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Kcatta Cinap

We glibly say, I’ve lost my mind, but few

Have really seen it go. Me, I was ten.

I couldn’t tell concrete from quicksand when

A cavalry of stallions ran me through.

Those hooves thundered me apart. I’ve learned

No safety lies in legions, and alone,

Ambushed at dawn, I’ve stumbled out, took hold

Of earth and prayed for gravity’s return.

My life seems soft to those who’ve traversed hell.

My Uncle Merle breathed poison overseas,

Trapped in the muddy trench of World War One.

What war stories does someone like me tell?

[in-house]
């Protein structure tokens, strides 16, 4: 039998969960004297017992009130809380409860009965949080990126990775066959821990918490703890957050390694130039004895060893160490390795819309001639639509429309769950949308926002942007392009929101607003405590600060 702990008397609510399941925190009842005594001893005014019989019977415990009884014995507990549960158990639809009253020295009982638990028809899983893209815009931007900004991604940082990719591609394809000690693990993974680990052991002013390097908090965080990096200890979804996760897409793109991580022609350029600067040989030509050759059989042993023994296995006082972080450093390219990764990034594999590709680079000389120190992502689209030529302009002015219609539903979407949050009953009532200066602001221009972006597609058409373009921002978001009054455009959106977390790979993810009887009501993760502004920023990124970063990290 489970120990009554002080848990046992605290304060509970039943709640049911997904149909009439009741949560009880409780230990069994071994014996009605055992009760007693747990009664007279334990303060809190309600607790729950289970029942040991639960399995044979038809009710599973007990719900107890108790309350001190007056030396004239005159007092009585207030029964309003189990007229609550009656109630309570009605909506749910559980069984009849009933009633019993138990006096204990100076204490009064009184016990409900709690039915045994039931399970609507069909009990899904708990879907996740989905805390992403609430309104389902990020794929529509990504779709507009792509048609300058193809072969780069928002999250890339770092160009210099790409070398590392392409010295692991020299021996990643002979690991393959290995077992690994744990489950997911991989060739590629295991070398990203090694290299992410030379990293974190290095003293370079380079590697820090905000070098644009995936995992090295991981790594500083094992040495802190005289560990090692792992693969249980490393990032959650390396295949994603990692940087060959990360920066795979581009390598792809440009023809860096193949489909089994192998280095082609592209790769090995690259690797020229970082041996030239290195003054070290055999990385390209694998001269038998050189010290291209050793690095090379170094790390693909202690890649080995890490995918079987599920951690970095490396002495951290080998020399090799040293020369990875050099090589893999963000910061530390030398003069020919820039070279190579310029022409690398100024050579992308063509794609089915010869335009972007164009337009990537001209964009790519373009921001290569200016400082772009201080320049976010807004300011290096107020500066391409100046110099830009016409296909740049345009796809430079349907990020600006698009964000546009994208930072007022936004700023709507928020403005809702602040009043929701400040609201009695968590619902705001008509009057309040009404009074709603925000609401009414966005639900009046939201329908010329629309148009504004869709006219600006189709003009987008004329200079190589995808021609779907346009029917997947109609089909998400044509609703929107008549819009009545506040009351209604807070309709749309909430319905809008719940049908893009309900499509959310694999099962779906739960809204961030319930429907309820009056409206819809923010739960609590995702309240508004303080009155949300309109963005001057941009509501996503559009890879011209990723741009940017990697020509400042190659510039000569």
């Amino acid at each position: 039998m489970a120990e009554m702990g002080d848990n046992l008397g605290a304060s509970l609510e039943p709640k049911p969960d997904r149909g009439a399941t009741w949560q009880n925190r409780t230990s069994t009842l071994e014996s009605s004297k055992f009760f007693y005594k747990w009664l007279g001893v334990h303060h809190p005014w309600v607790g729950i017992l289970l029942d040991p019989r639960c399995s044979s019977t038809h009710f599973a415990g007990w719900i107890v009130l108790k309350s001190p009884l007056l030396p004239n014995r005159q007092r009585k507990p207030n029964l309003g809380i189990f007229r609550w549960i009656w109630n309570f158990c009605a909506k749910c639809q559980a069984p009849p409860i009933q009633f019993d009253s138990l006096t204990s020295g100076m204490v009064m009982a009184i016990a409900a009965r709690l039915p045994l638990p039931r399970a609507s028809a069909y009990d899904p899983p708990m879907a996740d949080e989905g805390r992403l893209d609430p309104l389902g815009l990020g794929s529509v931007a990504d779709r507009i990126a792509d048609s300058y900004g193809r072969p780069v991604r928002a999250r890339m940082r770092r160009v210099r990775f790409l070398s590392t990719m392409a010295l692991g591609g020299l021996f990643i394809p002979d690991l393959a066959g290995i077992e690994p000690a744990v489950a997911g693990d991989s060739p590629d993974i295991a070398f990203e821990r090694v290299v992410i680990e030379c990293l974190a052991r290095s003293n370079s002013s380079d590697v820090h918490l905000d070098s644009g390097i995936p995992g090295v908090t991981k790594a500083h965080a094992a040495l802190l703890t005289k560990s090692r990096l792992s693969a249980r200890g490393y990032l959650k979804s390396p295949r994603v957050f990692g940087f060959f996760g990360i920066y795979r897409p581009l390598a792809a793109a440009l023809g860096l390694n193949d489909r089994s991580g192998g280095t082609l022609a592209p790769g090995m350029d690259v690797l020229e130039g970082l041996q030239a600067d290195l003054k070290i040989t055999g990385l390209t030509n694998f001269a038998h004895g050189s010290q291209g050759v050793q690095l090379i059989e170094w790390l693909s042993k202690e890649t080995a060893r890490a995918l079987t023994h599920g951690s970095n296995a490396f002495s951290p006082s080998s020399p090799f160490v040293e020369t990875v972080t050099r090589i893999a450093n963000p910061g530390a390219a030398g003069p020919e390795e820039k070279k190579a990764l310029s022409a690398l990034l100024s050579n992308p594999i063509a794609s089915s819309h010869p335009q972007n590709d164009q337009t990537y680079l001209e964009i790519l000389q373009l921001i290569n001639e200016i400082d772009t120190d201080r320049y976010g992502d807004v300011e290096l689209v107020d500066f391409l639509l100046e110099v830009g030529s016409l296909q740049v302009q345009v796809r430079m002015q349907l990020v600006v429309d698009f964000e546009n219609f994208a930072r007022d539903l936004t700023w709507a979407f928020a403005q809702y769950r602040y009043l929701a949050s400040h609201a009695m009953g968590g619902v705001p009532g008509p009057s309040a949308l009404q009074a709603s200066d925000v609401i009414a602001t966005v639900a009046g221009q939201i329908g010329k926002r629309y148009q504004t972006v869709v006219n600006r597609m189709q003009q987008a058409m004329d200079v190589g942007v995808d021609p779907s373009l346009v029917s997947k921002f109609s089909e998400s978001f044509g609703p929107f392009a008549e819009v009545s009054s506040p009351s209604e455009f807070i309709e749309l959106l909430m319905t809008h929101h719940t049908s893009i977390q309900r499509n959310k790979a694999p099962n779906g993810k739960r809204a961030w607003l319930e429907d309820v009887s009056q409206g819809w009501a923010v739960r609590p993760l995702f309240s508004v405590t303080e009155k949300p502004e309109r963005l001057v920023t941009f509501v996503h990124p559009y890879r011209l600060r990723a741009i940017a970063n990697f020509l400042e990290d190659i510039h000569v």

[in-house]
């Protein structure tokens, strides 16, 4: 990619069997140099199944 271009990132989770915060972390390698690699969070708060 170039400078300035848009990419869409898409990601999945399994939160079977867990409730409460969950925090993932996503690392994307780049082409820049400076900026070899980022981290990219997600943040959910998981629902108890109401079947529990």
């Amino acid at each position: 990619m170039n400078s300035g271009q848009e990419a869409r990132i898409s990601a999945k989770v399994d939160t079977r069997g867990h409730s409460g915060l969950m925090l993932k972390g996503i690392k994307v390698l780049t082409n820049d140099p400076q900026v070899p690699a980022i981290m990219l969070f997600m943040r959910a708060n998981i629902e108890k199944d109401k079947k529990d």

I know those soldiers saw their enemies.

I combat chimeras. We each have our Verdun.

JANNA KNITTEL is the author of Real Work (Nodin, 2022), a finalist for the 2023 Minnesota Book Award in poetry. Janna has also published a chapbook, Fish & Wild Life, and poems in Blueline, Breakwater Review, Constellations, Cottonwood, North Dakota Quarterly, Pleiades, The Wild Word, Waters Deep: A Great Lakes Anthology, and The Experiment Will Not Be Bound.


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